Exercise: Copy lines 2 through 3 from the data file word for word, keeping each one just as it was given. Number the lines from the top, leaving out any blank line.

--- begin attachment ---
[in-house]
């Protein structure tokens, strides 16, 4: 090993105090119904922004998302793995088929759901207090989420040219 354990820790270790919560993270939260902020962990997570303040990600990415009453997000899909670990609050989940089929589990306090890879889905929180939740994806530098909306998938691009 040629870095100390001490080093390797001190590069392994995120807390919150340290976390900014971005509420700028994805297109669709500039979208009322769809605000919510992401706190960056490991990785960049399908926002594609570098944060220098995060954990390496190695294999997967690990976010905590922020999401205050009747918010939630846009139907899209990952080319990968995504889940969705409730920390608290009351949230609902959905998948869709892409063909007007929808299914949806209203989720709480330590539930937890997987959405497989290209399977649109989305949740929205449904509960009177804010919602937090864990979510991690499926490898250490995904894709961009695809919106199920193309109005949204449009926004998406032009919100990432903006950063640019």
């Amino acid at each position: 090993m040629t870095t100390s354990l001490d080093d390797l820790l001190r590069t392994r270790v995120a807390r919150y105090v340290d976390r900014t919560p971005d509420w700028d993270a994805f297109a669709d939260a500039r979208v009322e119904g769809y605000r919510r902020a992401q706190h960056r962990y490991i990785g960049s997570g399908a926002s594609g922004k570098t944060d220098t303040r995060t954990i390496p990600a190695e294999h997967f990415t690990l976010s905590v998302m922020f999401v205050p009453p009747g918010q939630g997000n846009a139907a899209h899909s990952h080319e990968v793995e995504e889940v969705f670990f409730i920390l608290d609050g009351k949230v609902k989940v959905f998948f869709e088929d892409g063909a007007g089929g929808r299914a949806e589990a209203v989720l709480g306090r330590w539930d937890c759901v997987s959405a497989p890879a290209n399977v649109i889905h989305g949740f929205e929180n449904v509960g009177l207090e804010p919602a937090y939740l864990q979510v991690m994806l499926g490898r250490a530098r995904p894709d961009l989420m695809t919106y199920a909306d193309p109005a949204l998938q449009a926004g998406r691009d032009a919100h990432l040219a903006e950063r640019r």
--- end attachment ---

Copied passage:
């Protein structure tokens, strides 16, 4: 090993105090119904922004998302793995088929759901207090989420040219 354990820790270790919560993270939260902020962990997570303040990600990415009453997000899909670990609050989940089929589990306090890879889905929180939740994806530098909306998938691009 040629870095100390001490080093390797001190590069392994995120807390919150340290976390900014971005509420700028994805297109669709500039979208009322769809605000919510992401706190960056490991990785960049399908926002594609570098944060220098995060954990390496190695294999997967690990976010905590922020999401205050009747918010939630846009139907899209990952080319990968995504889940969705409730920390608290009351949230609902959905998948869709892409063909007007929808299914949806209203989720709480330590539930937890997987959405497989290209399977649109989305949740929205449904509960009177804010919602937090864990979510991690499926490898250490995904894709961009695809919106199920193309109005949204449009926004998406032009919100990432903006950063640019």
């Amino acid at each position: 090993m040629t870095t100390s354990l001490d080093d390797l820790l001190r590069t392994r270790v995120a807390r919150y105090v340290d976390r900014t919560p971005d509420w700028d993270a994805f297109a669709d939260a500039r979208v009322e119904g769809y605000r919510r902020a992401q706190h960056r962990y490991i990785g960049s997570g399908a926002s594609g922004k570098t944060d220098t303040r995060t954990i390496p990600a190695e294999h997967f990415t690990l976010s905590v998302m922020f999401v205050p009453p009747g918010q939630g997000n846009a139907a899209h899909s990952h080319e990968v793995e995504e889940v969705f670990f409730i920390l608290d609050g009351k949230v609902k989940v959905f998948f869709e088929d892409g063909a007007g089929g929808r299914a949806e589990a209203v989720l709480g306090r330590w539930d937890c759901v997987s959405a497989p890879a290209n399977v649109i889905h989305g949740f929205e929180n449904v509960g009177l207090e804010p919602a937090y939740l864990q979510v991690m994806l499926g490898r250490a530098r995904p894709d961009l989420m695809t919106y199920a909306d193309p109005a949204l998938q449009a926004g998406r691009d032009a919100h990432l040219a903006e950063r640019r």